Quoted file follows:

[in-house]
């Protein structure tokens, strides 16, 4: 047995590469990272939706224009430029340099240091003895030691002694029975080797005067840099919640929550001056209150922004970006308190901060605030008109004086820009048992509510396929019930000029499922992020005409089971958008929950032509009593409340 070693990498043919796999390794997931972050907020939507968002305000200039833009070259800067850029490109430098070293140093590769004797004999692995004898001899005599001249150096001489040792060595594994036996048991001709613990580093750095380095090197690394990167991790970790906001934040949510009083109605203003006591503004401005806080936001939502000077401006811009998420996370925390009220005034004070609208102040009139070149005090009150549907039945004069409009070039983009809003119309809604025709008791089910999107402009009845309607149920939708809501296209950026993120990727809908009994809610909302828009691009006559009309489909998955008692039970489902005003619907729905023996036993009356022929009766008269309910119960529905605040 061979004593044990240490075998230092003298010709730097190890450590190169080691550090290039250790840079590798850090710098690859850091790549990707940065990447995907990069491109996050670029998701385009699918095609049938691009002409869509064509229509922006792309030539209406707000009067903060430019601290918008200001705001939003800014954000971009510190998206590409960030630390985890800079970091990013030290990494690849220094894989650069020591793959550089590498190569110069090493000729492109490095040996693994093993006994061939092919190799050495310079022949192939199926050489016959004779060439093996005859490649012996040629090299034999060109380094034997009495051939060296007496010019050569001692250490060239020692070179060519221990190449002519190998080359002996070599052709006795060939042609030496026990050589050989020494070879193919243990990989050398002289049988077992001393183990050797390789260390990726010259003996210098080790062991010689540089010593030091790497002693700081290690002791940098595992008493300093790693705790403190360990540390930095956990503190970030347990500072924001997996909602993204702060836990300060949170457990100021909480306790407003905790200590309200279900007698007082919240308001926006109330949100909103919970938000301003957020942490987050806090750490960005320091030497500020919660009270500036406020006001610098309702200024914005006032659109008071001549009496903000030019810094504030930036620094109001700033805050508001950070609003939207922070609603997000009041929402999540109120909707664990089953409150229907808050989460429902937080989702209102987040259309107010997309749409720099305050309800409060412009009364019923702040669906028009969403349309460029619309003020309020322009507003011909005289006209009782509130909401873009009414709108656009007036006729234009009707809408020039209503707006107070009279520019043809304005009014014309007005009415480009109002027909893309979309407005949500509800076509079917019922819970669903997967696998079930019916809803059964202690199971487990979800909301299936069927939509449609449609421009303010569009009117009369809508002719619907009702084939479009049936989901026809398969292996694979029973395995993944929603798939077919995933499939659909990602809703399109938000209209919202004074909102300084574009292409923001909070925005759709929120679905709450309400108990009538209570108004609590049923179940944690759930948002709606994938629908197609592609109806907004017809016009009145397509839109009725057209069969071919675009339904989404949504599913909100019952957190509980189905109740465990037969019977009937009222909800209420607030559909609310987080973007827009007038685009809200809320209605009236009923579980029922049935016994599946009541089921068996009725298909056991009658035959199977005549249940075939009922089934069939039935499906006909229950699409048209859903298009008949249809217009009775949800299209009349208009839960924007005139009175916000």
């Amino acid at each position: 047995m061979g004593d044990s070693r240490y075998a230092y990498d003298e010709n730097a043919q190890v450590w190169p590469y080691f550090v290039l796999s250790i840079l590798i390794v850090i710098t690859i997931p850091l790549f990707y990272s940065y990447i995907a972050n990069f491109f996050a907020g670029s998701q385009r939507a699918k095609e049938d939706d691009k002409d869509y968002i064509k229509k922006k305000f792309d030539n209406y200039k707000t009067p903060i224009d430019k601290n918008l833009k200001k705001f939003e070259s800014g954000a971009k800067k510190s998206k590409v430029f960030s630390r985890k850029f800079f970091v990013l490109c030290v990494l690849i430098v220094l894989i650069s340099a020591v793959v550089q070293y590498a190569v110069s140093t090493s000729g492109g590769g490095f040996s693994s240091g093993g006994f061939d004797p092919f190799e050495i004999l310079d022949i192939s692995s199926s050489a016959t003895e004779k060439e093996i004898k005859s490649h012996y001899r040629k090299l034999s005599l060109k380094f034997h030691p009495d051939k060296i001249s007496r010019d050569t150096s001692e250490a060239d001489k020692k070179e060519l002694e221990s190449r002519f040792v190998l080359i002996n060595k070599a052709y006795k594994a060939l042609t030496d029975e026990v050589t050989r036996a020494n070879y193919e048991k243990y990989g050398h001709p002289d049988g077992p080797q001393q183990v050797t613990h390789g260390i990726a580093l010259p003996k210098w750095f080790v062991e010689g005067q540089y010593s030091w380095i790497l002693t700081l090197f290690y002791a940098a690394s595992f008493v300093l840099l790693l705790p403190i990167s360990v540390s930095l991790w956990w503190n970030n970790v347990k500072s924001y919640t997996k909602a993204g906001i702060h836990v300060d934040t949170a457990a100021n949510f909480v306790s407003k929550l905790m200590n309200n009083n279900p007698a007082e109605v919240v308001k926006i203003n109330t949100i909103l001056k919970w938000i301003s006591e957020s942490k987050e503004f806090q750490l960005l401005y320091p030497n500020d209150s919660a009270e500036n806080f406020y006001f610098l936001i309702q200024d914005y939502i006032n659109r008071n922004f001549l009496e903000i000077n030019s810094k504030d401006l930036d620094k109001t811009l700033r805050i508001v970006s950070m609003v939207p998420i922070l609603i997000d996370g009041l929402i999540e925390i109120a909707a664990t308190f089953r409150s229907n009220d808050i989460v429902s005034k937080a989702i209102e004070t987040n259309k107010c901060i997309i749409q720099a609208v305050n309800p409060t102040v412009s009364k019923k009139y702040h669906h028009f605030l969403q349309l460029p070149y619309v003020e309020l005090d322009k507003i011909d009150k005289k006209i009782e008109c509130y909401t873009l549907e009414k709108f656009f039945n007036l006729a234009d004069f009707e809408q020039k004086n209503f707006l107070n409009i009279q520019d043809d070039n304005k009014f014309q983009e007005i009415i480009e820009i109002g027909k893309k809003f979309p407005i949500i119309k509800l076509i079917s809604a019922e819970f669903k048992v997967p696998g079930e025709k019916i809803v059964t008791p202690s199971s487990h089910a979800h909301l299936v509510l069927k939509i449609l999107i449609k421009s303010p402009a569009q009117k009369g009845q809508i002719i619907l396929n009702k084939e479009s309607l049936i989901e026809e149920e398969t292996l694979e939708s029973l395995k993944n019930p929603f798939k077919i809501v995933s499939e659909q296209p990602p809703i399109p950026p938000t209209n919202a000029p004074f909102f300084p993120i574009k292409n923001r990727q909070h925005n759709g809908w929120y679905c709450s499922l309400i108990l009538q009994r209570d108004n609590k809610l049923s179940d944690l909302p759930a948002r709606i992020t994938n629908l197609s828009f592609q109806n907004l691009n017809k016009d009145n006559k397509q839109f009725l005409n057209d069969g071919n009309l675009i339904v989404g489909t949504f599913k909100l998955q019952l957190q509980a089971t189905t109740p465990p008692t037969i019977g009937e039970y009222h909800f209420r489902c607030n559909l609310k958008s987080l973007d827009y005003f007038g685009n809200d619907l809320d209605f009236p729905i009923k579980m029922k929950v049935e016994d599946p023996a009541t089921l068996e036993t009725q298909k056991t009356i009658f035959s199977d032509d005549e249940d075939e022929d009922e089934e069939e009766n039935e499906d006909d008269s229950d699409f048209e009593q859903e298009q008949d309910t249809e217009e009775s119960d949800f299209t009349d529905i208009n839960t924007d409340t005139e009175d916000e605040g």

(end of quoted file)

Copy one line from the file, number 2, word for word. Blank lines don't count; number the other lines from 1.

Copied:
């Protein structure tokens, strides 16, 4: 047995590469990272939706224009430029340099240091003895030691002694029975080797005067840099919640929550001056209150922004970006308190901060605030008109004086820009048992509510396929019930000029499922992020005409089971958008929950032509009593409340 070693990498043919796999390794997931972050907020939507968002305000200039833009070259800067850029490109430098070293140093590769004797004999692995004898001899005599001249150096001489040792060595594994036996048991001709613990580093750095380095090197690394990167991790970790906001934040949510009083109605203003006591503004401005806080936001939502000077401006811009998420996370925390009220005034004070609208102040009139070149005090009150549907039945004069409009070039983009809003119309809604025709008791089910999107402009009845309607149920939708809501296209950026993120990727809908009994809610909302828009691009006559009309489909998955008692039970489902005003619907729905023996036993009356022929009766008269309910119960529905605040 061979004593044990240490075998230092003298010709730097190890450590190169080691550090290039250790840079590798850090710098690859850091790549990707940065990447995907990069491109996050670029998701385009699918095609049938691009002409869509064509229509922006792309030539209406707000009067903060430019601290918008200001705001939003800014954000971009510190998206590409960030630390985890800079970091990013030290990494690849220094894989650069020591793959550089590498190569110069090493000729492109490095040996693994093993006994061939092919190799050495310079022949192939199926050489016959004779060439093996005859490649012996040629090299034999060109380094034997009495051939060296007496010019050569001692250490060239020692070179060519221990190449002519190998080359002996070599052709006795060939042609030496026990050589050989020494070879193919243990990989050398002289049988077992001393183990050797390789260390990726010259003996210098080790062991010689540089010593030091790497002693700081290690002791940098595992008493300093790693705790403190360990540390930095956990503190970030347990500072924001997996909602993204702060836990300060949170457990100021909480306790407003905790200590309200279900007698007082919240308001926006109330949100909103919970938000301003957020942490987050806090750490960005320091030497500020919660009270500036406020006001610098309702200024914005006032659109008071001549009496903000030019810094504030930036620094109001700033805050508001950070609003939207922070609603997000009041929402999540109120909707664990089953409150229907808050989460429902937080989702209102987040259309107010997309749409720099305050309800409060412009009364019923702040669906028009969403349309460029619309003020309020322009507003011909005289006209009782509130909401873009009414709108656009007036006729234009009707809408020039209503707006107070009279520019043809304005009014014309007005009415480009109002027909893309979309407005949500509800076509079917019922819970669903997967696998079930019916809803059964202690199971487990979800909301299936069927939509449609449609421009303010569009009117009369809508002719619907009702084939479009049936989901026809398969292996694979029973395995993944929603798939077919995933499939659909990602809703399109938000209209919202004074909102300084574009292409923001909070925005759709929120679905709450309400108990009538209570108004609590049923179940944690759930948002709606994938629908197609592609109806907004017809016009009145397509839109009725057209069969071919675009339904989404949504599913909100019952957190509980189905109740465990037969019977009937009222909800209420607030559909609310987080973007827009007038685009809200809320209605009236009923579980029922049935016994599946009541089921068996009725298909056991009658035959199977005549249940075939009922089934069939039935499906006909229950699409048209859903298009008949249809217009009775949800299209009349208009839960924007005139009175916000």